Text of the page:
Let’s DO Have Hard Conversations…but NOT On Line

Monday Morning Quarterback – Encouraging God’s people to be responsible, encouraging and uplifting in their use of social media.

We have said here over and over again that “the church” really must be especially effective at communication. After all, “go ye therefore and make disciples” is pretty much ALL about effective communication. We should not be the ones learning communication from the world…we should be the ones blazing trails in effective communication.

One fundamental concept of effective communication is truly understanding the limits of any particular vehicle. Every form of communication has its limits. We do not use post-it notes to write a doctoral thesis. We do not use texting to break-up a relationship (please, agree with me on that one). We do not use video to make a grocery list. Every form of communication, every vehicle, has its ideal purpose and use as well as its limitations.

difficult conversationSocial media is no different. You want to capture a fun moment in a photograph or video and then share it with friends instantly? Social media is ideal. You want to make the world aware of your opinion, even wisdom, on a recent cultural or political event? Social media works great. You want to reach out to a demographic and get some quick feedback on a particular subject or do some quick and low-cost marketing analysis on a product or service? Social media can help there as well. Even spewing your own spin on controversial topics is easily and effectively accomplished through social media.

But what about difficult conversations? What about the kind of conversations every Christ follower is called to be a part of from time to time, where emotions are running high and where genuine understanding of the other side is running very low? What about conversations that have been “hi-jacked” by groups with political agendas and extremists, which make it virtually impossible to read any statement at all without looking behind it for the real agenda?  Unfortunately, social media has proven itself over and over again to be the WRONG place for those conversations. In fact, trying to have those conversations on social media, with all its public pressures and biases and easy “cut and paste” options has ended up doing a lot more damage to those conversations than good.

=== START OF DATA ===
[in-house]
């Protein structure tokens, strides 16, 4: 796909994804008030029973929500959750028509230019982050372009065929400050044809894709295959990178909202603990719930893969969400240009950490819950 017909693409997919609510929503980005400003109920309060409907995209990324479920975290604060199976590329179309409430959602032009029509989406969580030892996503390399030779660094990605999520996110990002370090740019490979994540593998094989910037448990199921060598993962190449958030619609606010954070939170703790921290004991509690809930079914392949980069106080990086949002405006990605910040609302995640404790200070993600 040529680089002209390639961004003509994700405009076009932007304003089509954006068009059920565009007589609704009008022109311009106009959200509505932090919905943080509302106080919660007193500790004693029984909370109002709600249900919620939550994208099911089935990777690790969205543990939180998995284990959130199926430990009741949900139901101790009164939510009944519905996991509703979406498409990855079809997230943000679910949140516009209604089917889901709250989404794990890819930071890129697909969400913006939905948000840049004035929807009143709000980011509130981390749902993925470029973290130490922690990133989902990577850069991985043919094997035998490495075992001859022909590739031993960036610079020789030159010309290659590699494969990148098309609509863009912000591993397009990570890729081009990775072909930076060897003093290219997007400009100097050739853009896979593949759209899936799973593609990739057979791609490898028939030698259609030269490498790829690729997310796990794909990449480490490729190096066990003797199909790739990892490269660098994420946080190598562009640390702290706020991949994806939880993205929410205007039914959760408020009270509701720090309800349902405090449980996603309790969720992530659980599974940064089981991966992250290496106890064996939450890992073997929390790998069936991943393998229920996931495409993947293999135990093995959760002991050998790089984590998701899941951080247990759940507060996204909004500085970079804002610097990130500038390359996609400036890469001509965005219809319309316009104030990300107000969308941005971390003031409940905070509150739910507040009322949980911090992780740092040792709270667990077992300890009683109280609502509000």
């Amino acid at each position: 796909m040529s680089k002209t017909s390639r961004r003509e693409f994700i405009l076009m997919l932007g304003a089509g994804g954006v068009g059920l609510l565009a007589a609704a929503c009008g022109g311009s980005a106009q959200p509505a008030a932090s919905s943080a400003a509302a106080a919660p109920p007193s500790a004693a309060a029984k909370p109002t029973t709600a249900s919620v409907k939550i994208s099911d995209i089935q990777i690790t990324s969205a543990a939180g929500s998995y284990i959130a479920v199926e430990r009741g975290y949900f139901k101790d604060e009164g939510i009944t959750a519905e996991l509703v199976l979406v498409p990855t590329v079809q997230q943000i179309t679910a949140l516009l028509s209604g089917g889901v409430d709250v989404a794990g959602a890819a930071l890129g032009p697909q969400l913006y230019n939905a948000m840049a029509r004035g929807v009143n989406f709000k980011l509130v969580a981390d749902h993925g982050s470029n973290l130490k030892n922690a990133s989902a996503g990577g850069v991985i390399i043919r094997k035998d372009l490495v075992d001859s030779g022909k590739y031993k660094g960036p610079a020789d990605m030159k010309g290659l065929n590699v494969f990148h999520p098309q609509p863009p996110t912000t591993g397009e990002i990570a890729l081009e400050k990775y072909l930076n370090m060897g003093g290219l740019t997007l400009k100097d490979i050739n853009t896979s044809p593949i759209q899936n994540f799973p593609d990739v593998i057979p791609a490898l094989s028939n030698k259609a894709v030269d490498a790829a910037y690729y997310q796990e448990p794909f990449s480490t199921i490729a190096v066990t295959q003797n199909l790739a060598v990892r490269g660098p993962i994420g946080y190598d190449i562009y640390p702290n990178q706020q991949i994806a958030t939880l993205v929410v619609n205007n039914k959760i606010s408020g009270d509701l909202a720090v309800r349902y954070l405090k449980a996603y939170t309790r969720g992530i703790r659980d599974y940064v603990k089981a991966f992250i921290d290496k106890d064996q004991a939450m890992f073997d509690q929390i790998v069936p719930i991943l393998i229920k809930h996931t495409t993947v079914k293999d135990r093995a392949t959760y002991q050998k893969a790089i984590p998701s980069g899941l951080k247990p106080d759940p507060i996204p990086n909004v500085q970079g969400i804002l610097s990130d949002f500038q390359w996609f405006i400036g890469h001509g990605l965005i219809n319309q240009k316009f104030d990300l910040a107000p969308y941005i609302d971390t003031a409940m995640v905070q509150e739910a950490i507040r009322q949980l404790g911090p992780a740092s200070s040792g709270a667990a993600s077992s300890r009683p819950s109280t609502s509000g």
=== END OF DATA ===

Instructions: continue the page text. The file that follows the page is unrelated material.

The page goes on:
Abortion has become one of those issues. Same-sex marriage is another. You can probably name plenty of others. For these kinds of issues, if all you are interested in is spewing forth your own position without listening to any opposing position, then social media works just fine for that. But if you are genuinely wanting to have a conversation, or if you at least want to be perceived as being interested in a conversation, then social media as your communication vehicle has lots and lots of limitations. You get no vocal inflection (all caps and exclamation points and emoticons will only go so far), you get no facial expressions, you get no body language…and all of those comprise a massive percentage of the key information we are accustomed to taking in during a conversation.

If being misunderstood is a genuine concern of yours, then you have probably already experienced this frustration numerous times with social media.  The thing is, we do need to be having these hard conversations. If you’ve been reading my thoughts very long, you already know how strongly I believe that. Having hard conversations is something leaders do…much more so, church leaders! But we should be sitting down face to face and having those hard conversations. Yes, it is less convenient than just lighting up a Twitter feed, but it is critical in order to really listen to one another.

To quote “Dirty” Harry Callahan: “A man’s got to know his limitations.” Church leaders take heed…Dirty Harry was right. Know your limitations. Know when to hit “send” or “publish” or “post” and know when to pick up the phone and set up a meeting instead.

© Blake Coffee
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One response to “Let’s DO Have Hard Conversations…but NOT On Line”

  1. […] Social media continually proves itself to be the wrong place for certain kinds of conversations. […]

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